The cylinder head is a specific unmoving feature of all types of internal combustion engines. Located at the top of the engine, it is fixed to the engine block using critical or captive screws that ensure accurate calibration and seal. It is the most highly loaded element in the engine.
Its main role is to enclose the top of the cylinders and its component parts are subject to high temperatures and pressures. Technical faults in the cylinder head compromise the operation of the entire engine.
What is a Cylinder Head?
In an internal combustion engine, the cylinder head sits on top of the engine block (cylinder block) and forms the roof of the combustion chamber. It’s sealed in place with the head gasket.
Inside the valve engine, the head is a simple sheet of metal. In contrast, in more modern overhead valve and overhead camshaft engines, the cylinder head is a more complex block that often contains inlet and exhaust passages, coolant passages, valves, camshafts, spark plugs, and fuel injectors.
Most straight engines have a single-cylinder head shared by all cylinders and most V engines have a two-cylinder head (one per bank of cylinders).
In all engines cooled by water – this applies to all Perkins engines – the cylinder head also contains ducts and passages.
These allow the coolant, comprising water and antifreeze, to flow and transfer excess heat away from the main body of the engine to the radiator, preventing the risk of overheating and damage. Not surprisingly, the cylinder head is subjected to extremes of temperature, which it has to resist.
Cylinder heads are made from either cast iron or cast aluminum. Cast aluminum is more expensive to produce but offers considerable weight-saving and dissipates heat better than cast iron. Virtually all production gasoline engines use an aluminum head, while cast iron is still commonly used for diesel due to its higher strength.
The interior of a cylinder head is a complex network of oil galleries and coolant passages, even more complex than the engine block. To form these interior cavities, heads are often cast using the lost-foam casting technique.
Components Of a Cylinder Head
Here are some parts descriptions of cylinder heads:
- Inlet and exhaust runners: These ensure that the air-fuel mixture gets into the combustion chamber and that exhaust gasses purge from the cylinders.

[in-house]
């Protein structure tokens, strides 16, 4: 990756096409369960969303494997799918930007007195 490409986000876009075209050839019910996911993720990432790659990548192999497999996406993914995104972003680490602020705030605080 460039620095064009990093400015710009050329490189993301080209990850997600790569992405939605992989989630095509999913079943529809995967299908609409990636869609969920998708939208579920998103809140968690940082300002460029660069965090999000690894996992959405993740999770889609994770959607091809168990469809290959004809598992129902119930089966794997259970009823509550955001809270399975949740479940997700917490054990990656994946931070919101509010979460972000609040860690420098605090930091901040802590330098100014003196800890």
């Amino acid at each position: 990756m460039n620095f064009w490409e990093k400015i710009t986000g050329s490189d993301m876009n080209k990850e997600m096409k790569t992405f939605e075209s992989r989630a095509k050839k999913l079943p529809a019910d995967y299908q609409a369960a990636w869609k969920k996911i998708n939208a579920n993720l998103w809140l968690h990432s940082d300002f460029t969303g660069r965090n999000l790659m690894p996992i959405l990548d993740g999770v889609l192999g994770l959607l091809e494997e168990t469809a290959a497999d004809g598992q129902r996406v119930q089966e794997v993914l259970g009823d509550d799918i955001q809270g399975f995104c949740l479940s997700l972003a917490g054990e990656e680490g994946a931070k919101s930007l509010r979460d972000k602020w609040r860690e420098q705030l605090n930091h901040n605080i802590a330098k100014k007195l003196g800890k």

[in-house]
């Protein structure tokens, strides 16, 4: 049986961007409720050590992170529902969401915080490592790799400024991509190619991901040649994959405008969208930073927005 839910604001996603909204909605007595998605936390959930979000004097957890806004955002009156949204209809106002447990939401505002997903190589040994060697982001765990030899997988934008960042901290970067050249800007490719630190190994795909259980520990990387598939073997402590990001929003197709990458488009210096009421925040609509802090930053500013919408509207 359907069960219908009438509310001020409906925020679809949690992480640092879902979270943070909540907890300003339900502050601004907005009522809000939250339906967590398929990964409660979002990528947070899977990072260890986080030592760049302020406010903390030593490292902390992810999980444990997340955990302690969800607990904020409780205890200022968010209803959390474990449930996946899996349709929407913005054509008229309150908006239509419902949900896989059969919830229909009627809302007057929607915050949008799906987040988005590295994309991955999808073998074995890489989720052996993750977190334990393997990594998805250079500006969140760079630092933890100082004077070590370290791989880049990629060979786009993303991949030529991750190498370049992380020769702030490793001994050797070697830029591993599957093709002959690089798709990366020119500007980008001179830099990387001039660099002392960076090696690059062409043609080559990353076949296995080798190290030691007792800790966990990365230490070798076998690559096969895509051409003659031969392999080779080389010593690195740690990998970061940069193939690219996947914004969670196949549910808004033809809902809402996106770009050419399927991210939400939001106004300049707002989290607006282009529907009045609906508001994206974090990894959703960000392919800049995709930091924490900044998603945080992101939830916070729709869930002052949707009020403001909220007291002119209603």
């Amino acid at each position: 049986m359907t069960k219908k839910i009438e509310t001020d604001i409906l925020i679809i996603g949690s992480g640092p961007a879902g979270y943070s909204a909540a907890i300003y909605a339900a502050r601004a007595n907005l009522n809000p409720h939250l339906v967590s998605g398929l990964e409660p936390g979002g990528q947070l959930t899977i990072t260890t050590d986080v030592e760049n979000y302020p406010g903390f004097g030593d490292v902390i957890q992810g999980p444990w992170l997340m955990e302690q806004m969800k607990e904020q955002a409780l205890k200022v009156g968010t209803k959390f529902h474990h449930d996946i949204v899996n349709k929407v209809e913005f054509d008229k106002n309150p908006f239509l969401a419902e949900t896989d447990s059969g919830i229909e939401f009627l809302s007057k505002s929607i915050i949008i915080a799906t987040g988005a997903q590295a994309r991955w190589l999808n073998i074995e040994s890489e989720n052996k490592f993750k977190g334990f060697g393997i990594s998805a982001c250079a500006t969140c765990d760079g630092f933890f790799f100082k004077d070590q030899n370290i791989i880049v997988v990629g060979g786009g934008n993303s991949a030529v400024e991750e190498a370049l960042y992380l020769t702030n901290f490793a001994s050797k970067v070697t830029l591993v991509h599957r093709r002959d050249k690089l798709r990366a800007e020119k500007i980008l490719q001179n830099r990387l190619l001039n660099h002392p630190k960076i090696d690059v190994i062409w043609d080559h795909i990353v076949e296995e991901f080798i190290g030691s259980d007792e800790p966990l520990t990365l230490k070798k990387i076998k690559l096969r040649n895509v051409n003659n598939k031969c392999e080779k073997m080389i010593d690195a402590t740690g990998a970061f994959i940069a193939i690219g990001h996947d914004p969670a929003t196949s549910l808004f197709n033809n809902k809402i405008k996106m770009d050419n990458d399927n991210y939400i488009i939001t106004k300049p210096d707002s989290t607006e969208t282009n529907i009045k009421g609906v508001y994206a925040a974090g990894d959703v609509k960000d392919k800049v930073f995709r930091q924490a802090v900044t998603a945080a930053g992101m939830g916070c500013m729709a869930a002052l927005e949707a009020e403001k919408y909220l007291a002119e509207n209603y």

- Inlet and exhaust valves: These allow the air-fuel mixture in and the exhaust gases out of the cylinder head.
- Camshafts: Responsible for opening and closing the valves.
- Spark plugs: They initiate the combustion of the fuel.
How do Cylinder Heads work?
The cylinder head closes off the top of the cylinders to form the combustion chambers. The spark plugs protrude through the cylinder head into the combustion chambers to spark ignition. Opening into the cylinders are the valves.
An intake valve opens to allow a mixture of fuel and air into each cylinder before closing again. The piston moves up inside the cylinder to compress the air/fuel mixture. The spark plug ignites the compressed fuel.
And, as the piston moves away from the cylinder head because of the rapidly expanding gases caused during combustion, the exhaust valve opens to allow the gases to exit the engine. The cam shaft makes sure that all of this activity happens in the right timing.
Why Do Cylinder Heads Fail?
The most common reason for cylinder head failure is overheating caused by, for example, coolant loss, head gasket failure or restricted flow of coolant. In extreme cases, a cracked or damaged cylinder head can result in terminal damage to the entire engine! You must deal with any problems as soon as possible to try and prevent this from happening.
Cylinder heads can also warp because of the tremendous pressure placed on them by extreme temperature changes. This means that it is no longer providing a flat surface to hold the head gasket in the right position, which can lead to expensive problems later on in the form of major repairs or total engine replacement.
Warping is a particular problem for cylinder heads made of aluminum. Different engines have different levels of tolerance for cylinder head warping – some can withstand a high amount of warping while still working effectively. If your cylinder head does warp, you may be able to take it to a mechanic who specializes in realigning them – if not, you will probably need a replacement.
What Are the Symptoms of Cylinder Head Failure?
The symptoms of cylinder head failure are varied – it is important that drivers are able to recognize them as quickly as possible so any damage can be limited. If the cylinder head fails, it will lead to the engine (and by extension the vehicle) breaking down.
- Drop in coolant levels or coolant temperature change.
- Drop in oil levels.
- Drop in engine performance.
- Smoke is coming out of the exhaust.
The most common reason for cylinder head failure is overheating caused by coolant loss, head gasket failure or restricted flow of coolant. In extreme cases, a cracked or damaged cylinder head can result in terminal damage to the entire engine.
How Much Will Cylinder Head Repair Cost at a Garage?
The average cost for a cylinder head replacement is between $3,522 and $3,871. Labor costs are estimated between $1,217 and $1,535 while parts are priced between $2,305 and $2,337.
A cylinder head should last the lifetime of the engine. Failure to follow regularly scheduled maintenance recommended by the manufacturer – especially oil changes – can result in damage to the cylinder head, valves, and more. Allowing the engine to overheat can also damage the cylinder head.